Old Dominion University Associate Professor of Marketing Dr. Yuping Liu-Thompkins says many telemarketers try to hide where their calls are coming from.
"That's the way a lot of advertising works -- is that by associating their product or brand name with a particular entity that is relatively well known, it helps the consumer to remember their product. And also, it adds credibility to the product, too, whether that's really a true claim or not. The problem is that most of the time, consumers on an average day are exposed to a couple hundred advertising messages on a daily basis, not all of them we're aware of, and who's going to actually do a fact check with every claim we receive?" says Liu-Thompkins. (More)

Time is right for ODU's move up to C-USA
(The Charleston (W.Va) Gazette, June 1, 2012)
If Old Dominion University entered Conference USA in football immediately instead of 2015, its average 2011 attendance of 19,818 per game would put it ahead of Tulane, Rice and Alabama-Birmingham.
In fact, that figure is close to those of Memphis and Southern Methodist, two schools tabbed to prop up the Big East.
But that's not the half of it. The Monarchs have sold out all 21 of their home games since reviving football, and could have an average attendance of well over 20,000. Or 25,000 or 30,000. ...
"We've got a waiting list that now has 3,500 names on it, and the average request is about three tickets per person," said ODU coach Bobby Wilder. "So we could put another 10,000 people in that stadium if we had enough seats." (More)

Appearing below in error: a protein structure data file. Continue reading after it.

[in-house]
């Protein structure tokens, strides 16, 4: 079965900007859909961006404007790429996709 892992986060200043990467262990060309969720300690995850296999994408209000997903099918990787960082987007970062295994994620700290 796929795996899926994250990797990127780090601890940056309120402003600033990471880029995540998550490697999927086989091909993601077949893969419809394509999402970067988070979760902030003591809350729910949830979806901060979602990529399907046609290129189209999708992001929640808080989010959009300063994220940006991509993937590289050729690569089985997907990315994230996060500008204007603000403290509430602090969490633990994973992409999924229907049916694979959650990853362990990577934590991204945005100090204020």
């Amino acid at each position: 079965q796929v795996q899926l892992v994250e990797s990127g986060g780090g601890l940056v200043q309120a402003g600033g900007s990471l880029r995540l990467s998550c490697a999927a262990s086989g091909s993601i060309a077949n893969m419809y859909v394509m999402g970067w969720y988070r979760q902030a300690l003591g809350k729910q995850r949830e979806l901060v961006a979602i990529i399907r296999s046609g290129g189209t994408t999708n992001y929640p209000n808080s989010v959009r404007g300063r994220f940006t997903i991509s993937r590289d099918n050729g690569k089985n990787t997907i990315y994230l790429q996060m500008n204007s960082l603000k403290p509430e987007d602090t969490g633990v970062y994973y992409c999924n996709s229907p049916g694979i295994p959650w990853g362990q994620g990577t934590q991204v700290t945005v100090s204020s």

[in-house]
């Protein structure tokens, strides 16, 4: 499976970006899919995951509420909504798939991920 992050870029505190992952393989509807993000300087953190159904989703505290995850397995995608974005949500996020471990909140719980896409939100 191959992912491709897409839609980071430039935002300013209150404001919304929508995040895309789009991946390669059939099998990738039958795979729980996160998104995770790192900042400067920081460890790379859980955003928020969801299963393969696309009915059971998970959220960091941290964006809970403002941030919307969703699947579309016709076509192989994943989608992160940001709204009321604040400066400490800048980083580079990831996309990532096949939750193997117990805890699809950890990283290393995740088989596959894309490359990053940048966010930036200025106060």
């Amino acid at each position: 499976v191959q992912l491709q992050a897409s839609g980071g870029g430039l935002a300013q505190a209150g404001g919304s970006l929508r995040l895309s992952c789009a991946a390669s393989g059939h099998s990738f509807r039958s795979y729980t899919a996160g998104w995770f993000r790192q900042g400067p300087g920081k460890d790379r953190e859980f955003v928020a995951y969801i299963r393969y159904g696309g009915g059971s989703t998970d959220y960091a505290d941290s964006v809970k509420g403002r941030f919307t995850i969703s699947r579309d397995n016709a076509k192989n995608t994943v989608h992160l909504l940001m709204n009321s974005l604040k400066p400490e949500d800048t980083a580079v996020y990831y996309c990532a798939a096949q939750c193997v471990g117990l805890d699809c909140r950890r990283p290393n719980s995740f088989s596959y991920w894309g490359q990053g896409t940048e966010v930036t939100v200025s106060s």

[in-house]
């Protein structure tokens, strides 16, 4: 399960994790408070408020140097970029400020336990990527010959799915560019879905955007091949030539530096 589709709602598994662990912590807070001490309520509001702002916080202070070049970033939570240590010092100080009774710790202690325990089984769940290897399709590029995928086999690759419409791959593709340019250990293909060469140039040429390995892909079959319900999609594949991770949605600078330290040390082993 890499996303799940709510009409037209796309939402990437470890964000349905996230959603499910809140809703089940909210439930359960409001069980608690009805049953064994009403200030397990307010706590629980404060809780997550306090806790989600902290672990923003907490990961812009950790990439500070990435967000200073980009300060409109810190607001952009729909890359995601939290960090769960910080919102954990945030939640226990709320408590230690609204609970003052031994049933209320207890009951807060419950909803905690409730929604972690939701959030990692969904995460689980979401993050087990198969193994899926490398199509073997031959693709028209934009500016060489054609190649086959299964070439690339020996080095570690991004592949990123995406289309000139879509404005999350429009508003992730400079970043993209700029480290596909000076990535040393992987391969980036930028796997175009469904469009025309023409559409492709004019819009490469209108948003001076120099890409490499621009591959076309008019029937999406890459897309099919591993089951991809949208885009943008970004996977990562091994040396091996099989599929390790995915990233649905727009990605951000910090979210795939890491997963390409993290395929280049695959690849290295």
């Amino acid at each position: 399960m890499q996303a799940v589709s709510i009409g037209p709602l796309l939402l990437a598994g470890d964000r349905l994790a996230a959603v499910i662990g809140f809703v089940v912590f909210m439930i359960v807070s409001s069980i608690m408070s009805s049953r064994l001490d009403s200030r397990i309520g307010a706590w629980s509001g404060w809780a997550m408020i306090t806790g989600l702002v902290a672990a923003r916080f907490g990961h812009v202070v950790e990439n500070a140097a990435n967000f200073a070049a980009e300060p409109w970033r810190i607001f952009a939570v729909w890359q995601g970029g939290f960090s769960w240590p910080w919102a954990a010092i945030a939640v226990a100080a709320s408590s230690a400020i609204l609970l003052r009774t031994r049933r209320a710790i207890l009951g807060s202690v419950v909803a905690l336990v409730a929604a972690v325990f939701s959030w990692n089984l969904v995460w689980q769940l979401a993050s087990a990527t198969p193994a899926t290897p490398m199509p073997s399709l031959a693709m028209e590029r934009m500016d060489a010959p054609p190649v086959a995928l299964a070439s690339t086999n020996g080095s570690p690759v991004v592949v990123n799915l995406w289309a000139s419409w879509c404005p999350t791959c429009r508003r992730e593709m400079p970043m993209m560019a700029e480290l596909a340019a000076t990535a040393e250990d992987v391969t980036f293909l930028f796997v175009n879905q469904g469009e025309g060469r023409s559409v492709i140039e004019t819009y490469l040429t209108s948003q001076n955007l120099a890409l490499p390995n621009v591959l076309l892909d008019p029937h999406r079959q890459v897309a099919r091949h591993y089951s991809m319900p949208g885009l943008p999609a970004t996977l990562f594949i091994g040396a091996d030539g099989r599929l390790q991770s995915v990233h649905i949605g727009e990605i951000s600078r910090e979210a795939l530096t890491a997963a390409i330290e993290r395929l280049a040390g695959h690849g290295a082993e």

Norfolk viewing party watches Venus cross the Sun
(WVEC-TV, June 5, 2012)
ODU held a viewing party Tuesday night as the planet Venus made its trek across the face of the Sun.
The transit began at 6:09 p.m. EDT and had a six hour and 40 minute trek across the sun. It was visible in Hampton Roads for about 2 hours and 20 minutes.
It's a last-time-in-a-lifetime spectacle, one that only happens when Venus, the second planet in the solar system, comes directly between Earth and the sun.
The next transit will not be until December 10th, 2117.
About 50 people participated in the ODU watch party outside the Mary Denson Pretlow Planetarium and along Whitehurst Beach. (More)

Former astronaut to speak in Norfolk about coast
(The Virginian-Pilot, June 6, 2012)
Kathryn D. Sullivan, a former astronaut and the first American woman to walk in space, will speak Thursday night as part of her new job: chief scientist and deputy director of the National Oceanic and Atmospheric Administration.
Her speech at Nauticus, the downtown maritime museum, will be about environmental challenges facing coastal communities and what can be done about problems such as climate change, rising sea levels and increased flooding.
Her free talk begins at 7 p.m. and is part of the Blue Planet Forum, a continuing lecture series sponsored by NOAA, Old Dominion University and the Chesapeake Bay Foundation about the latest ecological issues facing Virginia and Hampton Roads.
Sullivan is slated to hear presentations Thursday morning from area scientists before having lunch with invited guests and the Board of Visitors at ODU.
She also will take a "window tour" of neighborhoods in Norfolk that already have been affected by rising sea levels. Over the past 100 years, those levels have crept up a foot and are expected to at least continue the trend over the next century. (More)

This article was posted on: July 4, 2012